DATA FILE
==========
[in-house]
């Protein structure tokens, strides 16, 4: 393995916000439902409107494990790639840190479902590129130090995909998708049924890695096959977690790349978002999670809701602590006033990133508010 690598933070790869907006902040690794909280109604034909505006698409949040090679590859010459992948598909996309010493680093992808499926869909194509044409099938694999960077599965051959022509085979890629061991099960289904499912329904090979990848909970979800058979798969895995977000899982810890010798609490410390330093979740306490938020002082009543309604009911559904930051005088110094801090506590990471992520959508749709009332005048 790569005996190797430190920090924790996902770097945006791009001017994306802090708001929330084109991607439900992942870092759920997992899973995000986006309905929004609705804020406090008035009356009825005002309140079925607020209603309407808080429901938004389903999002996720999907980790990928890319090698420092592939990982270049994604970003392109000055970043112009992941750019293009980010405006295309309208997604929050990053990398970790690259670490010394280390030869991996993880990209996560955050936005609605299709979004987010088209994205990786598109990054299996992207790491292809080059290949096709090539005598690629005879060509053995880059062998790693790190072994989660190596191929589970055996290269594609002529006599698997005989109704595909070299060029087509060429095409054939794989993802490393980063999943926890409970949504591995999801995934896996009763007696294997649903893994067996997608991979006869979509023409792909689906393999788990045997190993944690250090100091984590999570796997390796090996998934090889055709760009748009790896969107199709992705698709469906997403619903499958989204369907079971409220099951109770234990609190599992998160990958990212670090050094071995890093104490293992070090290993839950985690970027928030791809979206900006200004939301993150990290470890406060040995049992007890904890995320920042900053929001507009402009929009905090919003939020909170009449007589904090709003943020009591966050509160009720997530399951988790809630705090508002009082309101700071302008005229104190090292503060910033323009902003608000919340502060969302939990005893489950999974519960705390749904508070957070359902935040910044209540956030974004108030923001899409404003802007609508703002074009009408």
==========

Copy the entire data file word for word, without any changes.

[in-house]
């Protein structure tokens, strides 16, 4: 393995916000439902409107494990790639840190479902590129130090995909998708049924890695096959977690790349978002999670809701602590006033990133508010 690598933070790869907006902040690794909280109604034909505006698409949040090679590859010459992948598909996309010493680093992808499926869909194509044409099938694999960077599965051959022509085979890629061991099960289904499912329904090979990848909970979800058979798969895995977000899982810890010798609490410390330093979740306490938020002082009543309604009911559904930051005088110094801090506590990471992520959508749709009332005048 790569005996190797430190920090924790996902770097945006791009001017994306802090708001929330084109991607439900992942870092759920997992899973995000986006309905929004609705804020406090008035009356009825005002309140079925607020209603309407808080429901938004389903999002996720999907980790990928890319090698420092592939990982270049994604970003392109000055970043112009992941750019293009980010405006295309309208997604929050990053990398970790690259670490010394280390030869991996993880990209996560955050936005609605299709979004987010088209994205990786598109990054299996992207790491292809080059290949096709090539005598690629005879060509053995880059062998790693790190072994989660190596191929589970055996290269594609002529006599698997005989109704595909070299060029087509060429095409054939794989993802490393980063999943926890409970949504591995999801995934896996009763007696294997649903893994067996997608991979006869979509023409792909689906393999788990045997190993944690250090100091984590999570796997390796090996998934090889055709760009748009790896969107199709992705698709469906997403619903499958989204369907079971409220099951109770234990609190599992998160990958990212670090050094071995890093104490293992070090290993839950985690970027928030791809979206900006200004939301993150990290470890406060040995049992007890904890995320920042900053929001507009402009929009905090919003939020909170009449007589904090709003943020009591966050509160009720997530399951988790809630705090508002009082309101700071302008005229104190090292503060910033323009902003608000919340502060969302939990005893489950999974519960705390749904508070957070359902935040910044209540956030974004108030923001899409404003802007609508703002074009009408």